While in San Francisco recently, I had an opportunity to visit Alcatraz island, the former federal penitentiary, 19th-century military fortress, site of Native American heritage and protest, and now one of America’s most visited national parks. As we walked through the decaying cell blocks, I was struck by the layers and layers of defence that had been constructed to keep what was deemed “unsafe” from being a threat.
Immense effort had been made to prevent escape. First, there was banishment to an island: the sea as initial safety barrier. Then on the island itself, razor wire fences, grilles, screens, mesh, and steel bars, all arrayed to confine those people who had been judged as threats to society.
At the start of our visit, I was awed by how extreme all these external mechanisms of protection seemed. As the visit wore on, I began to reflect on the internal mechanisms of protection that we all construct, to defend against perceived threats to our existence. Some of you reading this have had the experience of being physically incarcerated; all of us have the experience of being mentally incarcerated by our own inner constructs, belief systems, and world views, that prevent us from living in the deepest freedom.
In the Buddha’s teachings, this freedom is sometimes described as being “unfettered,” and it comes from understanding how we get caught in …
… a thicket of views, a wilderness of views, a contortion of views, a writhing of views, a fetter of views. Bound by a fetter of views, the uninstructed run-of-the-mill person is not freed from birth, aging, & death, from sorrow, lamentation, pain, distress, & despair. He or she is not freed, I tell you, from suffering & stress.
So the first stage in this process of freeing ourselves from suffering and stress is to clearly see the views that are keeping us trapped. Often, it’s only when we come into contact with people who hold views radically different to our own that we’re able to see where we’re clinging. This can be confronting, but I sometimes think of vipassana practice as progressively expanding our capacity to just BE with difference.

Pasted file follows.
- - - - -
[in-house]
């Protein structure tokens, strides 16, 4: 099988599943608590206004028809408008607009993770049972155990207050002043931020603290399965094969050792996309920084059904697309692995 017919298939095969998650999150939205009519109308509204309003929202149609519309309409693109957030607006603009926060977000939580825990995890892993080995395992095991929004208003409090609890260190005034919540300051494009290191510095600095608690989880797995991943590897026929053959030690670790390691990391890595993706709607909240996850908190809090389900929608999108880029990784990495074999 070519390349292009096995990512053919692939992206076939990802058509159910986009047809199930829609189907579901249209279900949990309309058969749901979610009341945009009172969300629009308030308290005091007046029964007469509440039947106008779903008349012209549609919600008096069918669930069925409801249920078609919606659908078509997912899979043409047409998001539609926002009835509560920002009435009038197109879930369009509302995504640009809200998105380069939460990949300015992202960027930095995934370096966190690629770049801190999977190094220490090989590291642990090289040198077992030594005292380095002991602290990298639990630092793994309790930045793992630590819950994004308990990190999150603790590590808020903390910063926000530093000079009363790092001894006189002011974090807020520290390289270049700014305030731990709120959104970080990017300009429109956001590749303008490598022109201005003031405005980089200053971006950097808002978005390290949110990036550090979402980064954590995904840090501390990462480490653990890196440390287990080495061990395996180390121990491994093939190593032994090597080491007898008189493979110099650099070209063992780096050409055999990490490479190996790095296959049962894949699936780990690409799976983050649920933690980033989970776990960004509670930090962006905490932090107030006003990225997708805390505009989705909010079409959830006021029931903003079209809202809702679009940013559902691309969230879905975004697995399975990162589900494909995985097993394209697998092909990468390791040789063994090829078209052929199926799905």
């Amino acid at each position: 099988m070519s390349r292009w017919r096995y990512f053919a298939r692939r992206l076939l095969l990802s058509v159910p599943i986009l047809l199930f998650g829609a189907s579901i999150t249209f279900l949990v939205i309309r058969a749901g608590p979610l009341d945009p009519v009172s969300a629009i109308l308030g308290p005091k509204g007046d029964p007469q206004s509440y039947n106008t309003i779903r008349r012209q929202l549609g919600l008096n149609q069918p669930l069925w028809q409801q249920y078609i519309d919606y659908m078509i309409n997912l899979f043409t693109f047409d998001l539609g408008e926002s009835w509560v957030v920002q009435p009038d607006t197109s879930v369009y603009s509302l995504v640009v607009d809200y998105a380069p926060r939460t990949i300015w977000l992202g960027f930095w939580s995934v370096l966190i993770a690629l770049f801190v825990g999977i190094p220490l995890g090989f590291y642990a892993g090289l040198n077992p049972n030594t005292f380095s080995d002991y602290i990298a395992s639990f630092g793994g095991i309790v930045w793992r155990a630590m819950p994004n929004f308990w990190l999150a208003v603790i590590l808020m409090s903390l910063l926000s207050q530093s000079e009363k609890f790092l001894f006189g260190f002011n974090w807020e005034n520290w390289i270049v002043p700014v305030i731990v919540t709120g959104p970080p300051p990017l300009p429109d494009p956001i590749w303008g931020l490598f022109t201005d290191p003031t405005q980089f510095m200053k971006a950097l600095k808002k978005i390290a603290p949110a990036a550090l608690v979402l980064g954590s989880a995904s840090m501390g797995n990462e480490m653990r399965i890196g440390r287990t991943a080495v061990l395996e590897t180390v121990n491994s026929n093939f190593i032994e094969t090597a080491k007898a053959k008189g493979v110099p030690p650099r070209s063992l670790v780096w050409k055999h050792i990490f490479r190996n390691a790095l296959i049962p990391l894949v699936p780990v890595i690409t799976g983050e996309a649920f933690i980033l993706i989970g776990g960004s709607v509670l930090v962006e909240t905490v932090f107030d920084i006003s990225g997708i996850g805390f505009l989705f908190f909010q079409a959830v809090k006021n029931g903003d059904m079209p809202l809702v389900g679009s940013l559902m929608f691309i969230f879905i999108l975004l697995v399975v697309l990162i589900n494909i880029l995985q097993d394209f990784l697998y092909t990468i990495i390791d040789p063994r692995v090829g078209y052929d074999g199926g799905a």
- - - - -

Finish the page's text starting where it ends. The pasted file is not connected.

A few weeks ago, I visited the East Bay Meditation Center in Oakland, California, which has made a conscious commitment to being a refuge for all the diverse communities that surround it. The center recently won an award in recognition of the work that it does “to actively pursue participation by people of diverse classes and races; raise the voices and support the leadership of working class and poor people; and have an organizational culture that draws on the strengths of all class cultures.”
Because the centre serves such a wide range of different communities with sometimes competing needs, they have a set of communication guidelines posted next to the shrine in their main hall to help support skilful relationship. The first of these guidelines, developed by Visions Inc, is:
Be willing to “try on” new ideas, or ways of doing things that might not be what you prefer or are familiar with.
Mushim, one of the core teachers, explained this guideline as being similar to trying on new clothes. Can we be willing to try on clothes that are very different from what we might normally wear, with an attitude of openness and curiosity? She went on to say that just because we try something on doesn’t mean that we have to BUY it.
Something about this suggestion – of being willing to try on but not necessarily buy – has been very helpful for me recently. I’ve been doing a lot of travelling by public transport in different parts of the world, and often overhear conversations that express views very different from my own. I notice the inner recoil, and try to remember to just “try it on.” When I’m able to do this, there’s a softening into compassion; the recognition that we’re all caught in various ways, all prisoners of our own fettered views. Then this moment of recoil can be a wake-up bell, an invitation to see beyond these rigid bars of identity-view to the freedom that’s actually, always available.